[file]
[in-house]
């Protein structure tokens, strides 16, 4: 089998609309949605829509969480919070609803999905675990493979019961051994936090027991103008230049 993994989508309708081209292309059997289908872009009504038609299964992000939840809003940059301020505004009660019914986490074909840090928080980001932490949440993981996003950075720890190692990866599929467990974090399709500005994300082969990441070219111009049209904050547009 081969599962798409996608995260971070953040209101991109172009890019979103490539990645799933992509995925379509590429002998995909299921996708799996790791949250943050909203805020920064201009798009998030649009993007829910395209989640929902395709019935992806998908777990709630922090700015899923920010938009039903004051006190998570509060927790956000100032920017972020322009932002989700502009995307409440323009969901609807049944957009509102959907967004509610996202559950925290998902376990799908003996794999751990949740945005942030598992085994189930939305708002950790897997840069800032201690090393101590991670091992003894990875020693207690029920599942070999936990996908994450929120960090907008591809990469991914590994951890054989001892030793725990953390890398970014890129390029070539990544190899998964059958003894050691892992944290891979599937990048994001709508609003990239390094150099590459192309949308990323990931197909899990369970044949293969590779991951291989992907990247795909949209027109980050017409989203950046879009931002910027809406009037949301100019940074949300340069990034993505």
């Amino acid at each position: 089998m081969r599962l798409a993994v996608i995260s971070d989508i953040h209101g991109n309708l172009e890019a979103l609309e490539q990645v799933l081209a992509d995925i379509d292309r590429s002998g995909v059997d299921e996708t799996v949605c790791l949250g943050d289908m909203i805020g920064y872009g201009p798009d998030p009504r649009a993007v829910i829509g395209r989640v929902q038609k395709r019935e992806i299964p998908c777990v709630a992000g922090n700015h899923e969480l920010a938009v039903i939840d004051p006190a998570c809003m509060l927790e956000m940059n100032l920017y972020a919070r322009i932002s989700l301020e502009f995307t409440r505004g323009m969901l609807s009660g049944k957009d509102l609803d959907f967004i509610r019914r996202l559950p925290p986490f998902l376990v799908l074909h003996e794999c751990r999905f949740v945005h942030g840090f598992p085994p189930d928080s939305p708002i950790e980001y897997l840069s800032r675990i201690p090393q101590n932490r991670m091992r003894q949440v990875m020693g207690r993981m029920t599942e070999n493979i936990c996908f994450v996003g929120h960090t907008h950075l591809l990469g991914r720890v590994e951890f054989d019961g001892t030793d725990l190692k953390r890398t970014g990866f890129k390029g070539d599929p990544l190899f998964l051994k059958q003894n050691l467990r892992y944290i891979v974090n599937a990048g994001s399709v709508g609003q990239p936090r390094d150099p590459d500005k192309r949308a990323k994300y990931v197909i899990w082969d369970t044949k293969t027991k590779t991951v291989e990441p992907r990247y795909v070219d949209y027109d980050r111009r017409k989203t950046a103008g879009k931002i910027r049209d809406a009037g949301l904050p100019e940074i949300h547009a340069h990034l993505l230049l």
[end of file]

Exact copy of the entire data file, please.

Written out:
[in-house]
């Protein structure tokens, strides 16, 4: 089998609309949605829509969480919070609803999905675990493979019961051994936090027991103008230049 993994989508309708081209292309059997289908872009009504038609299964992000939840809003940059301020505004009660019914986490074909840090928080980001932490949440993981996003950075720890190692990866599929467990974090399709500005994300082969990441070219111009049209904050547009 081969599962798409996608995260971070953040209101991109172009890019979103490539990645799933992509995925379509590429002998995909299921996708799996790791949250943050909203805020920064201009798009998030649009993007829910395209989640929902395709019935992806998908777990709630922090700015899923920010938009039903004051006190998570509060927790956000100032920017972020322009932002989700502009995307409440323009969901609807049944957009509102959907967004509610996202559950925290998902376990799908003996794999751990949740945005942030598992085994189930939305708002950790897997840069800032201690090393101590991670091992003894990875020693207690029920599942070999936990996908994450929120960090907008591809990469991914590994951890054989001892030793725990953390890398970014890129390029070539990544190899998964059958003894050691892992944290891979599937990048994001709508609003990239390094150099590459192309949308990323990931197909899990369970044949293969590779991951291989992907990247795909949209027109980050017409989203950046879009931002910027809406009037949301100019940074949300340069990034993505």
């Amino acid at each position: 089998m081969r599962l798409a993994v996608i995260s971070d989508i953040h209101g991109n309708l172009e890019a979103l609309e490539q990645v799933l081209a992509d995925i379509d292309r590429s002998g995909v059997d299921e996708t799996v949605c790791l949250g943050d289908m909203i805020g920064y872009g201009p798009d998030p009504r649009a993007v829910i829509g395209r989640v929902q038609k395709r019935e992806i299964p998908c777990v709630a992000g922090n700015h899923e969480l920010a938009v039903i939840d004051p006190a998570c809003m509060l927790e956000m940059n100032l920017y972020a919070r322009i932002s989700l301020e502009f995307t409440r505004g323009m969901l609807s009660g049944k957009d509102l609803d959907f967004i509610r019914r996202l559950p925290p986490f998902l376990v799908l074909h003996e794999c751990r999905f949740v945005h942030g840090f598992p085994p189930d928080s939305p708002i950790e980001y897997l840069s800032r675990i201690p090393q101590n932490r991670m091992r003894q949440v990875m020693g207690r993981m029920t599942e070999n493979i936990c996908f994450v996003g929120h960090t907008h950075l591809l990469g991914r720890v590994e951890f054989d019961g001892t030793d725990l190692k953390r890398t970014g990866f890129k390029g070539d599929p990544l190899f998964l051994k059958q003894n050691l467990r892992y944290i891979v974090n599937a990048g994001s399709v709508g609003q990239p936090r390094d150099p590459d500005k192309r949308a990323k994300y990931v197909i899990w082969d369970t044949k293969t027991k590779t991951v291989e990441p992907r990247y795909v070219d949209y027109d980050r111009r017409k989203t950046a103008g879009k931002i910027r049209d809406a009037g949301l904050p100019e940074i949300h547009a340069h990034l993505l230049l």